If your life is driven by citations, then Heather Piwowar has shown that data openly accessible in papers increases the citations. From her blog:
Piwowar HA, Day RS, Fridsma DB (2007) Sharing Detailed Research Data Is Associated with Increased Citation Rate. PLoS ONE 2(3):e308.
I use the DOI to find the paper in PLoS where she and co-authors write:
Sharing research data provides benefit to the general scientific community, but the benefit is less obvious for the investigator who makes his or her data available.
We examined the citation history of 85 cancer microarray clinical trial publications with respect to the availability of their data. The 48% of trials with publicly available microarray data received 85% of the aggregate citations. Publicly available data was significantly (p = 0.006) associated with a 69% increase in citations, independently of journal impact factor, date of publication, and author country of origin using linear regression.
This correlation between publicly available data and increased literature impact may further motivate investigators to share their detailed research data.
SIXTY-NINE percent increase in citations because you share your data with the rest of the world! Yes, many scientists don't like posting their data - why? because someone else might check it - well we have to accept that is part of science. Someone else might be cleverer than us and see patterns in it that we have missed. Again part of science. Someone else might mash it with other datasets and come up with new findings. Of course.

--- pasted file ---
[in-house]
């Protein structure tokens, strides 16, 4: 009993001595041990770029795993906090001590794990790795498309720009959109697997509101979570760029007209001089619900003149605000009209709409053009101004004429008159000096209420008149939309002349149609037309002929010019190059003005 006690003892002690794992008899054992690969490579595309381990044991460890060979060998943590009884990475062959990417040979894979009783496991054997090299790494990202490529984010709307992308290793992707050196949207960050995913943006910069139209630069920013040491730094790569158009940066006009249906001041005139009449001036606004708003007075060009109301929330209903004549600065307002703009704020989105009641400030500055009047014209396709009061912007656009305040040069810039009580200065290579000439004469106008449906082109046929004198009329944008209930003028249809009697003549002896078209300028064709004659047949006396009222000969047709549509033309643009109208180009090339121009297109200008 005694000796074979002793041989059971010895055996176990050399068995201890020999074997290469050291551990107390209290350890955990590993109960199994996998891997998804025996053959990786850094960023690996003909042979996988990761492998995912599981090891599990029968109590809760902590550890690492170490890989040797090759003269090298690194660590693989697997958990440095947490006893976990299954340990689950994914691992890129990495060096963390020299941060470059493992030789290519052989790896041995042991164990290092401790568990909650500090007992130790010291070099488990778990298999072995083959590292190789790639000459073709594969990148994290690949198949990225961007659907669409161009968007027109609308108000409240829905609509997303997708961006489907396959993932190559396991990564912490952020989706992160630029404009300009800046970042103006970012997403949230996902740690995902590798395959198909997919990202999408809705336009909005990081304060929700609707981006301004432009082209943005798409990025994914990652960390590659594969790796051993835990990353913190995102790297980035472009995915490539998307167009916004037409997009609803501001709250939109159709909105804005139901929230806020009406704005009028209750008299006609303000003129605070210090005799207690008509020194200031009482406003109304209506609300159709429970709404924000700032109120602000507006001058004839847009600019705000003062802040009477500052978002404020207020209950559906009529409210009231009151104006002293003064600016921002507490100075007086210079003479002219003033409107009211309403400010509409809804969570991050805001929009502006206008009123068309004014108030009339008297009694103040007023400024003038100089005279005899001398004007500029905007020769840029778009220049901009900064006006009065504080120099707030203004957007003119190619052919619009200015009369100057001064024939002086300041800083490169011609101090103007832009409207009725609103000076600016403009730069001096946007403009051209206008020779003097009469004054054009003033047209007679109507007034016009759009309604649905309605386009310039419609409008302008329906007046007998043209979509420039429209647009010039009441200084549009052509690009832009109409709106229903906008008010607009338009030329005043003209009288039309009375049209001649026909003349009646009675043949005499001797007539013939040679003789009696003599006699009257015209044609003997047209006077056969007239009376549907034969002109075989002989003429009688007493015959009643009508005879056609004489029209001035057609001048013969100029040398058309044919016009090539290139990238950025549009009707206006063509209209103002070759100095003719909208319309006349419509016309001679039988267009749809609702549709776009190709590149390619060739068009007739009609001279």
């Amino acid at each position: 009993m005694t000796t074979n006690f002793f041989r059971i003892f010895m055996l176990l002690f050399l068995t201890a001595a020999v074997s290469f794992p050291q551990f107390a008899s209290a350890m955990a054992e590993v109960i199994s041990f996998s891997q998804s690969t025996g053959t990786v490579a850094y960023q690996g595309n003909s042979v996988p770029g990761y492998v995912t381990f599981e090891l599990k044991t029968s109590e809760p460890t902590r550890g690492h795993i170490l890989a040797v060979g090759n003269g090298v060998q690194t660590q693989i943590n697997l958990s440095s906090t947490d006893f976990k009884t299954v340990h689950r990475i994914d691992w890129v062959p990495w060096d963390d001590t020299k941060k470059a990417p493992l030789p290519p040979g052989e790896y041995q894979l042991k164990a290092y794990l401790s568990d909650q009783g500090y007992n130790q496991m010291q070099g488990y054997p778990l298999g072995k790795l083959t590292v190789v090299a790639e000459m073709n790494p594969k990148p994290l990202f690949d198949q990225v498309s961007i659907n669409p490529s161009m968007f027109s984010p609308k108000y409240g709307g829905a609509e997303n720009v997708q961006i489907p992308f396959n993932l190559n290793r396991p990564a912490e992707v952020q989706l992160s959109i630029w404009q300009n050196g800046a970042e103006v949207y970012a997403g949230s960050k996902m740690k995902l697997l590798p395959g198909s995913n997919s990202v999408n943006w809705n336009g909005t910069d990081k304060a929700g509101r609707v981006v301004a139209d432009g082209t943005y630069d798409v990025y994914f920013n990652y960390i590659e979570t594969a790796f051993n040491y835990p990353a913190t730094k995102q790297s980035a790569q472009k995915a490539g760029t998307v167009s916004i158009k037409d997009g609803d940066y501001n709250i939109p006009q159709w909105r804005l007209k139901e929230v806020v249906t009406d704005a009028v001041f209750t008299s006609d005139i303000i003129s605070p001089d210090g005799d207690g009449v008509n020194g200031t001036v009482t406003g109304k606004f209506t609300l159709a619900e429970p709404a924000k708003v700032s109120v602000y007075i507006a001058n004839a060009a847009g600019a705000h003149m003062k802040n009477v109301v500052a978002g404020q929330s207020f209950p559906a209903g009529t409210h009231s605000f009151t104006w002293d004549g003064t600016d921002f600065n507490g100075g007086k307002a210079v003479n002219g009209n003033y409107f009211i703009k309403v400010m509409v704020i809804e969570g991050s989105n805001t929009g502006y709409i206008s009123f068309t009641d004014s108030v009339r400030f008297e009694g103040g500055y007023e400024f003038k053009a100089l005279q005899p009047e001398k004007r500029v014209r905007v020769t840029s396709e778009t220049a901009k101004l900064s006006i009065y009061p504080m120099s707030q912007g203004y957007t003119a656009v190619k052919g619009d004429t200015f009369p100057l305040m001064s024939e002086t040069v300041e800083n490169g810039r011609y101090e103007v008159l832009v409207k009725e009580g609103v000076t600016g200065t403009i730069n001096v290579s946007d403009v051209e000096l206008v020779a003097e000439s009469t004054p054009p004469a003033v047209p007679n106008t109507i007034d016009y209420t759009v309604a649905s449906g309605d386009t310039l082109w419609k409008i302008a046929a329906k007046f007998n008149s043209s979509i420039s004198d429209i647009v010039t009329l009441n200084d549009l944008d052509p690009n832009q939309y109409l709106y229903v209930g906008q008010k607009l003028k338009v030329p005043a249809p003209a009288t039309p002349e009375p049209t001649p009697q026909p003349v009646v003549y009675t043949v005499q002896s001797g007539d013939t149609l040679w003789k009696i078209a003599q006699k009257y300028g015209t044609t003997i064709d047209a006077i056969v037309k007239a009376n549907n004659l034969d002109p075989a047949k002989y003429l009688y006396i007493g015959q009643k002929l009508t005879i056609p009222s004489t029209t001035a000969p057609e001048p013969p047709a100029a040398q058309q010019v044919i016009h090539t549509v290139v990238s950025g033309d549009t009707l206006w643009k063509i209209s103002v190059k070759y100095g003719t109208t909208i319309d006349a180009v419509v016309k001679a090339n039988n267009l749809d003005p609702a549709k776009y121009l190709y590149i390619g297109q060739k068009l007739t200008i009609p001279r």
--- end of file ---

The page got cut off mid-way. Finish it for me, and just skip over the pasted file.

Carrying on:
But they have to cite us! So it's not a bad bargain (if citations are honest). And it makes you feel good. And after all understanding cancer microarrays might help us in developing better therapies.
So well done Heather, and thanks for your blog. We're glad to see that PLoS publishes bibliometrics so you could get a paper there. I know you haven't been cited yet, but perhaps PLoS lets you know how many people download your paper. I hope it's a lot. And maybe even the citation in this blog will prompt someone.
And, while on downloads, wouldn't it be a good idea if publishers gave us a count of how many downloads of DATA there were? That's a real metric. And one where Open Data shines. So, publishers - a level playing field for Open Data...